Piazza Ferrarese, which takes its name from a merchant from Ferrara, Stefano Fabri or Fabbro, was a southern extension of piazza Mercantile and played an important role in liaising with the Porta Nuova (or Porta di Mare or of Lecce or Australe), opened in 1612 to facilitate the entrance of goods coming from the port. The nearby Piazza Mercantile had been since the middle ages the main place for commerce and trade. The Porta Nuova, which according to Giulio Petroni was designed by the engineer P. Castiglione, one of two doors to the city opened in the walls, had entablatures containing four circles, each with the pictures of Iapige, Barione, a Roman coin (the symbol of Bari) and an inscription by King Filippo III.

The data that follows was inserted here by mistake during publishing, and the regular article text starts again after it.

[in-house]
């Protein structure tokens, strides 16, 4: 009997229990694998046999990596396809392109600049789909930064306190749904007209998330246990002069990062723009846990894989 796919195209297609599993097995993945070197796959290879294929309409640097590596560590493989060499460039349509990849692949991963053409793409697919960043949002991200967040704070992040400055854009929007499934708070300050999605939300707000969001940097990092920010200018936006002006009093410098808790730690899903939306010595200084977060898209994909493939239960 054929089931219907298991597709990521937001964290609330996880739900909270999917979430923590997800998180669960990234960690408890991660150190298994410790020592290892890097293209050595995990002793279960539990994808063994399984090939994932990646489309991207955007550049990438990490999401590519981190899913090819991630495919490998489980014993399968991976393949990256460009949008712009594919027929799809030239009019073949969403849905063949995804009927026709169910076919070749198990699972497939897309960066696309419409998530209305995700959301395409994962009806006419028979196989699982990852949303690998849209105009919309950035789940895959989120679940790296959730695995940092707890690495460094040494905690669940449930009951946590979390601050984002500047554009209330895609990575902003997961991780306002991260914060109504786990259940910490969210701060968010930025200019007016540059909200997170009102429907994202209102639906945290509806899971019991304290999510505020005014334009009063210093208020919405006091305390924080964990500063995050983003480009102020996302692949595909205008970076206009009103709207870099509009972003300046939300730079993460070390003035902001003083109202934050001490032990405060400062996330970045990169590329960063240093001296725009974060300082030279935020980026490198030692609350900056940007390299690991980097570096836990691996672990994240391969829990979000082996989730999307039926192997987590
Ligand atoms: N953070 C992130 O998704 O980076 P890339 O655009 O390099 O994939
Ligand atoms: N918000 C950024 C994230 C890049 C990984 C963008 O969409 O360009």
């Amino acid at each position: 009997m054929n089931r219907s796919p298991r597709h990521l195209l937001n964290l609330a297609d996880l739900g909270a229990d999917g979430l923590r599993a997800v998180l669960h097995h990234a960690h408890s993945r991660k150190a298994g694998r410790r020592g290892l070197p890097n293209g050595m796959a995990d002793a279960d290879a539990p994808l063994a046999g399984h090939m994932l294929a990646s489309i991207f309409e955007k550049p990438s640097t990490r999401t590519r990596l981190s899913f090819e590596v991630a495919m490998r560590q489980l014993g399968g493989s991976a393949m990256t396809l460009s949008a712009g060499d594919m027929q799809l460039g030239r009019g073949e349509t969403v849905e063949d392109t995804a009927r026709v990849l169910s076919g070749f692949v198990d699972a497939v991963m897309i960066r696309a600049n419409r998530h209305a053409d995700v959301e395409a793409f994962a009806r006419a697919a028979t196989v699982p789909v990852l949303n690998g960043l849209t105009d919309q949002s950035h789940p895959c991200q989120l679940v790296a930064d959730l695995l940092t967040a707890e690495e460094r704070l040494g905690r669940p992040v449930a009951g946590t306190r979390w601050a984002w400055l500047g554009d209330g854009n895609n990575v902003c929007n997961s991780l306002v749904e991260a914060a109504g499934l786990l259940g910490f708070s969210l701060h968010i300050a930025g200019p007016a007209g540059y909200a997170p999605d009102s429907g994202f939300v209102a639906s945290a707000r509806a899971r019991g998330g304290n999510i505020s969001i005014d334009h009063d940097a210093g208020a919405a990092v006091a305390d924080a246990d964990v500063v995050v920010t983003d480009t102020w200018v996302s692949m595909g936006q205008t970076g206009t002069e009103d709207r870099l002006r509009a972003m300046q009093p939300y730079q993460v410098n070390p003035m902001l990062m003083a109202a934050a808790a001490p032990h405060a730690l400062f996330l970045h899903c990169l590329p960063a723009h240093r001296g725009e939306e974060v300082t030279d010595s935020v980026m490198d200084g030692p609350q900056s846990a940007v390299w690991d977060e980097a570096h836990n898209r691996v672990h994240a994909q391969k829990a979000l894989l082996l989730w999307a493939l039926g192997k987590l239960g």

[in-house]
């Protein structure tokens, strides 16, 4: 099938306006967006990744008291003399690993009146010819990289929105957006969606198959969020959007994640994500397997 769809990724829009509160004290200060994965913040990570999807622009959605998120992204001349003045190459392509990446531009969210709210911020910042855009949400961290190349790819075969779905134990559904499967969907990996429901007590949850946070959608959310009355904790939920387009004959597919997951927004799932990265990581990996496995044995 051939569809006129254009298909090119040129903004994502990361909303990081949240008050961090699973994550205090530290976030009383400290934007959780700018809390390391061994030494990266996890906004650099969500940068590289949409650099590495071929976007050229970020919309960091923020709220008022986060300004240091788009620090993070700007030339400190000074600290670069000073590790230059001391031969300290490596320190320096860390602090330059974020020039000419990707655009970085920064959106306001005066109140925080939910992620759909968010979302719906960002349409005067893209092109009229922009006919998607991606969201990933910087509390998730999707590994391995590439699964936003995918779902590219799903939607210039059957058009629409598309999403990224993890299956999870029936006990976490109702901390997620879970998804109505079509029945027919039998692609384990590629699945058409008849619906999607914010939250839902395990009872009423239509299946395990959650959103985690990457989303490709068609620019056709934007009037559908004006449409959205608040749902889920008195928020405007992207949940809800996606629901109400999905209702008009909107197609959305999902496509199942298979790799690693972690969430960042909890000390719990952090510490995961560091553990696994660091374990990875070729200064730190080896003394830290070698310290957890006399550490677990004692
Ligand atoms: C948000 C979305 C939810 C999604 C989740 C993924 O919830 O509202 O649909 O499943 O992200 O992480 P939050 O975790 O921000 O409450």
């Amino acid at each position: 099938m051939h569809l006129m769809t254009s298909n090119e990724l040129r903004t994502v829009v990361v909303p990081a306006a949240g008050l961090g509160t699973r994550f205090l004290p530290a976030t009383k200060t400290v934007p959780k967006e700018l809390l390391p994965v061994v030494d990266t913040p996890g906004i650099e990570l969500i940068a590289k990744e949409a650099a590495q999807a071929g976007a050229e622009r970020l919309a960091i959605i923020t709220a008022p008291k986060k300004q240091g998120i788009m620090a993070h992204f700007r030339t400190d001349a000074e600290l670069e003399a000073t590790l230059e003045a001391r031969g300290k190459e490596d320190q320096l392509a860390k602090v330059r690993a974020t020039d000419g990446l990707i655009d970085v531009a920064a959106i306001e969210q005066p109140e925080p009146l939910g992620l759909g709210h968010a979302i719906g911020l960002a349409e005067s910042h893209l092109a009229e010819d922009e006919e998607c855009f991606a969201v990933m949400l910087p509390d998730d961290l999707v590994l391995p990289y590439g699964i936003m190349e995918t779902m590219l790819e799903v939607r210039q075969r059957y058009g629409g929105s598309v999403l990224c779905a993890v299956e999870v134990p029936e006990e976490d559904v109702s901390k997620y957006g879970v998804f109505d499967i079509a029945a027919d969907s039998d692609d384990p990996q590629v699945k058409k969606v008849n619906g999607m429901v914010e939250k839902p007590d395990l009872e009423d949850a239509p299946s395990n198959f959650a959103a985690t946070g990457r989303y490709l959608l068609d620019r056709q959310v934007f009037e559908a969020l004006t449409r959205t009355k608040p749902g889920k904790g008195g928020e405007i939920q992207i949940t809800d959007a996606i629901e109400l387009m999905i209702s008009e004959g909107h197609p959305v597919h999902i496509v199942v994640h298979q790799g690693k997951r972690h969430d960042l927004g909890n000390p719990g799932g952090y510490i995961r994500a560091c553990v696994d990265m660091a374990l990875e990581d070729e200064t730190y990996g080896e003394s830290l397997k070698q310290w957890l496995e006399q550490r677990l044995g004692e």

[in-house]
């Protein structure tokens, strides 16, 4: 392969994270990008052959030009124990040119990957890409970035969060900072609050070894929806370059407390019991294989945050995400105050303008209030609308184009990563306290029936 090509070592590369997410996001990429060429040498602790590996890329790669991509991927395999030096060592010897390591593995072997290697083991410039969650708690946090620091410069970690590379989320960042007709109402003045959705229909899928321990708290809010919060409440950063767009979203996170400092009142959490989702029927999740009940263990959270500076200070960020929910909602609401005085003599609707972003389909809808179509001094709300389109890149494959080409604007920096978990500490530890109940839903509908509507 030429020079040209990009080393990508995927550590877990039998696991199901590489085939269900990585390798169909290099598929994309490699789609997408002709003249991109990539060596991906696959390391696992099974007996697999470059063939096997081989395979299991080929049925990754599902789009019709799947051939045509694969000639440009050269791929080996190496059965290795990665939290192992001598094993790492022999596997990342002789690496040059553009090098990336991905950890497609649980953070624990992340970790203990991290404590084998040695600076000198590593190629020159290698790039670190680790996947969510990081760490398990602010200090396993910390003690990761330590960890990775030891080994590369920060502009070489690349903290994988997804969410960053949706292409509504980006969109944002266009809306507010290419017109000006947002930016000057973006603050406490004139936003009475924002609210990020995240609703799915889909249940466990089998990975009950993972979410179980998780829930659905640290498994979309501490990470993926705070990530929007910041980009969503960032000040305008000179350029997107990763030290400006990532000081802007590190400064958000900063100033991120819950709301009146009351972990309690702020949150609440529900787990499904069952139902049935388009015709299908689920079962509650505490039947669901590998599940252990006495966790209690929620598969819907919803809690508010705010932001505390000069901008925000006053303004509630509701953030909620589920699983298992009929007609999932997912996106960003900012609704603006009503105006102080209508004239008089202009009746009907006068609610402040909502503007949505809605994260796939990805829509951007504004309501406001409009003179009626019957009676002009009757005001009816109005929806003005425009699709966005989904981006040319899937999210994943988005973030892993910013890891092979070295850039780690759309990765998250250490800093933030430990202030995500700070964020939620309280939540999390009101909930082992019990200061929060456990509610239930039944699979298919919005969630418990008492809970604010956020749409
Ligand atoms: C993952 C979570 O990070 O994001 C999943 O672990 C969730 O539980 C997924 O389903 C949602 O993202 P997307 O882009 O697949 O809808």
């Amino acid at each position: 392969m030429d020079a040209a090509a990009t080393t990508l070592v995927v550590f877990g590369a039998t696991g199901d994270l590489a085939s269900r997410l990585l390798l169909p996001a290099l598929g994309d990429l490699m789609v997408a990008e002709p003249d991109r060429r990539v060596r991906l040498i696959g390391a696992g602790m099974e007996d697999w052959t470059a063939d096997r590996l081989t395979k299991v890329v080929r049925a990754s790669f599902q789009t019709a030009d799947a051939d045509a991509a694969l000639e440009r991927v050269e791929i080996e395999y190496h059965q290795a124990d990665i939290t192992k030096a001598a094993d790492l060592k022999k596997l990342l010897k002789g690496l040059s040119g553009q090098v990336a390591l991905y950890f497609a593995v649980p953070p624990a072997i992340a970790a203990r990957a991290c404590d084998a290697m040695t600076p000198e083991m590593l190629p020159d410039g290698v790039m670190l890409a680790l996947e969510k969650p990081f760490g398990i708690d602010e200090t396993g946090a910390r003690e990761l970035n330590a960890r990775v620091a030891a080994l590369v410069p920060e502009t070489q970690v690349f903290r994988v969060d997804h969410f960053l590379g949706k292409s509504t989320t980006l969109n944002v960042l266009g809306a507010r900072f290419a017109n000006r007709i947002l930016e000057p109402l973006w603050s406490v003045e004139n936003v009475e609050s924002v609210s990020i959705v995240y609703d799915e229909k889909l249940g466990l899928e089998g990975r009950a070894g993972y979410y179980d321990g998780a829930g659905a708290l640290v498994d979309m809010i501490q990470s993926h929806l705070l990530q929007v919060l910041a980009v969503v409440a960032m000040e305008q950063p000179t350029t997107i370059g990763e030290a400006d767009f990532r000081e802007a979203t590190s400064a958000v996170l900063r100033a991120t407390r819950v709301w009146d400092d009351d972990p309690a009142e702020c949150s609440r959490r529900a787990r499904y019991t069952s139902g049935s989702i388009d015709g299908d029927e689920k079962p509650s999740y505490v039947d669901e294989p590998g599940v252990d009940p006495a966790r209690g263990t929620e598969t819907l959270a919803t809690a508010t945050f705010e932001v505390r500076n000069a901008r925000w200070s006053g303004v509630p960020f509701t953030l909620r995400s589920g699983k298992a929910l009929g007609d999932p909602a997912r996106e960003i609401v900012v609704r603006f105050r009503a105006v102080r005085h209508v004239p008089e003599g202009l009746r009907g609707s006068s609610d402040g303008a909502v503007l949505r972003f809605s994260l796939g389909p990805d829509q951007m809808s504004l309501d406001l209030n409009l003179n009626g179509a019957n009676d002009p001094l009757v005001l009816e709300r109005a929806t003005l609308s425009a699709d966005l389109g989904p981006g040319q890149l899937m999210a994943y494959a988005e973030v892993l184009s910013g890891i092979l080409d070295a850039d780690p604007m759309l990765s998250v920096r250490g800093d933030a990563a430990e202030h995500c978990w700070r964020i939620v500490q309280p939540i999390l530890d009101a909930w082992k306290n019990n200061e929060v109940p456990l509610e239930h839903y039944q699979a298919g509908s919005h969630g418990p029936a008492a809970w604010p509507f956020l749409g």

Like many other parts of the old town piazza Ferrarese has been subject to renovations which reflect the changing perception of the concept of urban space and restoration work. The most recent restoration work has left the piazza as we see it today: bright and airy but above all buzzing with life.
In documents from the seventeenth century, Piazza Ferrarese is also mentioned as the piazzetta d’armi (arms square), because of the presence of the national guard. In 1813, when the first stone of urban expansion was laid right outside Porta Nuova, Piazza del Ferrarese became the only connection between the old and new city, providing a continuous link through Via del Mare (now Corso Cavour). With the 1817 demolition of Porta del Mare and the authorization in 1819 to knock down the city walls, the square could be extended to the south and was equipped to accommodate the market. The blacksmiths, which by long tradition concentrated in the square, were forced to sell their shops and move their businesses to more remote areas of the town.